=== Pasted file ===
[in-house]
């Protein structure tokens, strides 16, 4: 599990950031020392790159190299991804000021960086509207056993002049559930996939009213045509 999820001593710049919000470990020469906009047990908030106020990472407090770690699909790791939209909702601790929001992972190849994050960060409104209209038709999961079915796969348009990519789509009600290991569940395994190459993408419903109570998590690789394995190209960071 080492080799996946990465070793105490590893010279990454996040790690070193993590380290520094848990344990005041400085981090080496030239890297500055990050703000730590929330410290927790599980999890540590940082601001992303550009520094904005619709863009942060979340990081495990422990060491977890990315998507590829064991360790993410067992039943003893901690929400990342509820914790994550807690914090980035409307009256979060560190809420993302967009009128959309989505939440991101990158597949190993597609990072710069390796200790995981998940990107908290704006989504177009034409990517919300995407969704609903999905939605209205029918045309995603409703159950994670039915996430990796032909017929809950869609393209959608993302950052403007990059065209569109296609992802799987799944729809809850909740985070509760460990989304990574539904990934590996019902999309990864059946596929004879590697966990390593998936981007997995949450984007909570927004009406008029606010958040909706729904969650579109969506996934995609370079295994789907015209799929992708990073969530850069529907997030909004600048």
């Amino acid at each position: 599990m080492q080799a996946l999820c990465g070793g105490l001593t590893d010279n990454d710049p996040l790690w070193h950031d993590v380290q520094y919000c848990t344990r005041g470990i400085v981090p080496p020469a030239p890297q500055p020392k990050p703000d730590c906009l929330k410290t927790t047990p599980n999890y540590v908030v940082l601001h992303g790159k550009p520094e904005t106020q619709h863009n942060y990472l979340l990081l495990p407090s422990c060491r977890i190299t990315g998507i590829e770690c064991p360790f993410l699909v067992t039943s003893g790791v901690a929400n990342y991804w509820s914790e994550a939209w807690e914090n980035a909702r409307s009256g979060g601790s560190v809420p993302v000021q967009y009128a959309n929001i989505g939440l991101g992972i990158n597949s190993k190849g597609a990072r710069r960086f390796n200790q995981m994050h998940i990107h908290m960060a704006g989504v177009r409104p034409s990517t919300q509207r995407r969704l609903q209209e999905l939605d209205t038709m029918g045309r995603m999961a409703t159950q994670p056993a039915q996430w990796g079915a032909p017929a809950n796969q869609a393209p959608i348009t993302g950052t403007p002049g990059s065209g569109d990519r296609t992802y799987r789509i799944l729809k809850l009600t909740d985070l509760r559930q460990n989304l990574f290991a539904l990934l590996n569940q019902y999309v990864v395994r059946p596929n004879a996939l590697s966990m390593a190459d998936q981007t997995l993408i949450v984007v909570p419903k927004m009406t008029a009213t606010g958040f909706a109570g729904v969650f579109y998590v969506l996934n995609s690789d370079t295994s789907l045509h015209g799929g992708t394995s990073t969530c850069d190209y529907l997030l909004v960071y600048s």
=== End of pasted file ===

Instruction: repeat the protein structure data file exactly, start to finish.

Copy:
[in-house]
């Protein structure tokens, strides 16, 4: 599990950031020392790159190299991804000021960086509207056993002049559930996939009213045509 999820001593710049919000470990020469906009047990908030106020990472407090770690699909790791939209909702601790929001992972190849994050960060409104209209038709999961079915796969348009990519789509009600290991569940395994190459993408419903109570998590690789394995190209960071 080492080799996946990465070793105490590893010279990454996040790690070193993590380290520094848990344990005041400085981090080496030239890297500055990050703000730590929330410290927790599980999890540590940082601001992303550009520094904005619709863009942060979340990081495990422990060491977890990315998507590829064991360790993410067992039943003893901690929400990342509820914790994550807690914090980035409307009256979060560190809420993302967009009128959309989505939440991101990158597949190993597609990072710069390796200790995981998940990107908290704006989504177009034409990517919300995407969704609903999905939605209205029918045309995603409703159950994670039915996430990796032909017929809950869609393209959608993302950052403007990059065209569109296609992802799987799944729809809850909740985070509760460990989304990574539904990934590996019902999309990864059946596929004879590697966990390593998936981007997995949450984007909570927004009406008029606010958040909706729904969650579109969506996934995609370079295994789907015209799929992708990073969530850069529907997030909004600048």
């Amino acid at each position: 599990m080492q080799a996946l999820c990465g070793g105490l001593t590893d010279n990454d710049p996040l790690w070193h950031d993590v380290q520094y919000c848990t344990r005041g470990i400085v981090p080496p020469a030239p890297q500055p020392k990050p703000d730590c906009l929330k410290t927790t047990p599980n999890y540590v908030v940082l601001h992303g790159k550009p520094e904005t106020q619709h863009n942060y990472l979340l990081l495990p407090s422990c060491r977890i190299t990315g998507i590829e770690c064991p360790f993410l699909v067992t039943s003893g790791v901690a929400n990342y991804w509820s914790e994550a939209w807690e914090n980035a909702r409307s009256g979060g601790s560190v809420p993302v000021q967009y009128a959309n929001i989505g939440l991101g992972i990158n597949s190993k190849g597609a990072r710069r960086f390796n200790q995981m994050h998940i990107h908290m960060a704006g989504v177009r409104p034409s990517t919300q509207r995407r969704l609903q209209e999905l939605d209205t038709m029918g045309r995603m999961a409703t159950q994670p056993a039915q996430w990796g079915a032909p017929a809950n796969q869609a393209p959608i348009t993302g950052t403007p002049g990059s065209g569109d990519r296609t992802y799987r789509i799944l729809k809850l009600t909740d985070l509760r559930q460990n989304l990574f290991a539904l990934l590996n569940q019902y999309v990864v395994r059946p596929n004879a996939l590697s966990m390593a190459d998936q981007t997995l993408i949450v984007v909570p419903k927004m009406t008029a009213t606010g958040f909706a109570g729904v969650f579109y998590v969506l996934n995609s690789d370079t295994s789907l045509h015209g799929g992708t394995s990073t969530c850069d190209y529907l997030l909004v960071y600048s």